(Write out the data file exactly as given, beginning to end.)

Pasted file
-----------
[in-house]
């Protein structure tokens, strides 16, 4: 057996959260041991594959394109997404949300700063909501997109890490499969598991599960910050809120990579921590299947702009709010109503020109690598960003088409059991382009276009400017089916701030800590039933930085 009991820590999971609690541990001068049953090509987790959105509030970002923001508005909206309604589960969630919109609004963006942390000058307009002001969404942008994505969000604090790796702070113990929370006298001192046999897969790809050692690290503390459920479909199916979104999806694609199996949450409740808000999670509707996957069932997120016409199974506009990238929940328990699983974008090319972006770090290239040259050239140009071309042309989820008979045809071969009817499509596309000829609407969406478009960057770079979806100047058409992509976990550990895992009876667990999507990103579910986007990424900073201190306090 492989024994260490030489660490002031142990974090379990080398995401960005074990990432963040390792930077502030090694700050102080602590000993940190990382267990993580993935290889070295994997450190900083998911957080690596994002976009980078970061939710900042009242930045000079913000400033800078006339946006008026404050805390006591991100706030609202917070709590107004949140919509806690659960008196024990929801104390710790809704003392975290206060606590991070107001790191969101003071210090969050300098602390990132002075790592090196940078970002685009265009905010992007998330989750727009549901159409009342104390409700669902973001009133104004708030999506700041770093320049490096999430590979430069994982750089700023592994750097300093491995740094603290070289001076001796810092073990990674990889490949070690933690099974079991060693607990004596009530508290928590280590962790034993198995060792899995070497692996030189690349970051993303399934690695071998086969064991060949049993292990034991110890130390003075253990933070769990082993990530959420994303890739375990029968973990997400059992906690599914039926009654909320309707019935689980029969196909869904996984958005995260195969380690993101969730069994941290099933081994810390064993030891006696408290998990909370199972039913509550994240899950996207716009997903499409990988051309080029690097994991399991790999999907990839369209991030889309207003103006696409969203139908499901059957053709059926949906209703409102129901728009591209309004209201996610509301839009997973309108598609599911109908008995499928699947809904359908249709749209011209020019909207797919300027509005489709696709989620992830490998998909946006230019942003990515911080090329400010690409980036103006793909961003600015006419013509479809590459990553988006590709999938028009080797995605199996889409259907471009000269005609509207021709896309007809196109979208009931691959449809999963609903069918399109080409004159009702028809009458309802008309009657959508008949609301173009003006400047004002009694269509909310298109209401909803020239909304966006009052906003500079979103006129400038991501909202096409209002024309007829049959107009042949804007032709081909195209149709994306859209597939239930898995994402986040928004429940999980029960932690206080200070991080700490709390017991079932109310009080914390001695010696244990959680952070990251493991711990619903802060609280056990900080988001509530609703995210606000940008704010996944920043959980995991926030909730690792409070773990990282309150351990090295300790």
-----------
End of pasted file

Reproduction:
[in-house]
């Protein structure tokens, strides 16, 4: 057996959260041991594959394109997404949300700063909501997109890490499969598991599960910050809120990579921590299947702009709010109503020109690598960003088409059991382009276009400017089916701030800590039933930085 009991820590999971609690541990001068049953090509987790959105509030970002923001508005909206309604589960969630919109609004963006942390000058307009002001969404942008994505969000604090790796702070113990929370006298001192046999897969790809050692690290503390459920479909199916979104999806694609199996949450409740808000999670509707996957069932997120016409199974506009990238929940328990699983974008090319972006770090290239040259050239140009071309042309989820008979045809071969009817499509596309000829609407969406478009960057770079979806100047058409992509976990550990895992009876667990999507990103579910986007990424900073201190306090 492989024994260490030489660490002031142990974090379990080398995401960005074990990432963040390792930077502030090694700050102080602590000993940190990382267990993580993935290889070295994997450190900083998911957080690596994002976009980078970061939710900042009242930045000079913000400033800078006339946006008026404050805390006591991100706030609202917070709590107004949140919509806690659960008196024990929801104390710790809704003392975290206060606590991070107001790191969101003071210090969050300098602390990132002075790592090196940078970002685009265009905010992007998330989750727009549901159409009342104390409700669902973001009133104004708030999506700041770093320049490096999430590979430069994982750089700023592994750097300093491995740094603290070289001076001796810092073990990674990889490949070690933690099974079991060693607990004596009530508290928590280590962790034993198995060792899995070497692996030189690349970051993303399934690695071998086969064991060949049993292990034991110890130390003075253990933070769990082993990530959420994303890739375990029968973990997400059992906690599914039926009654909320309707019935689980029969196909869904996984958005995260195969380690993101969730069994941290099933081994810390064993030891006696408290998990909370199972039913509550994240899950996207716009997903499409990988051309080029690097994991399991790999999907990839369209991030889309207003103006696409969203139908499901059957053709059926949906209703409102129901728009591209309004209201996610509301839009997973309108598609599911109908008995499928699947809904359908249709749209011209020019909207797919300027509005489709696709989620992830490998998909946006230019942003990515911080090329400010690409980036103006793909961003600015006419013509479809590459990553988006590709999938028009080797995605199996889409259907471009000269005609509207021709896309007809196109979208009931691959449809999963609903069918399109080409004159009702028809009458309802008309009657959508008949609301173009003006400047004002009694269509909310298109209401909803020239909304966006009052906003500079979103006129400038991501909202096409209002024309007829049959107009042949804007032709081909195209149709994306859209597939239930898995994402986040928004429940999980029960932690206080200070991080700490709390017991079932109310009080914390001695010696244990959680952070990251493991711990619903802060609280056990900080988001509530609703995210606000940008704010996944920043959980995991926030909730690792409070773990990282309150351990090295300790």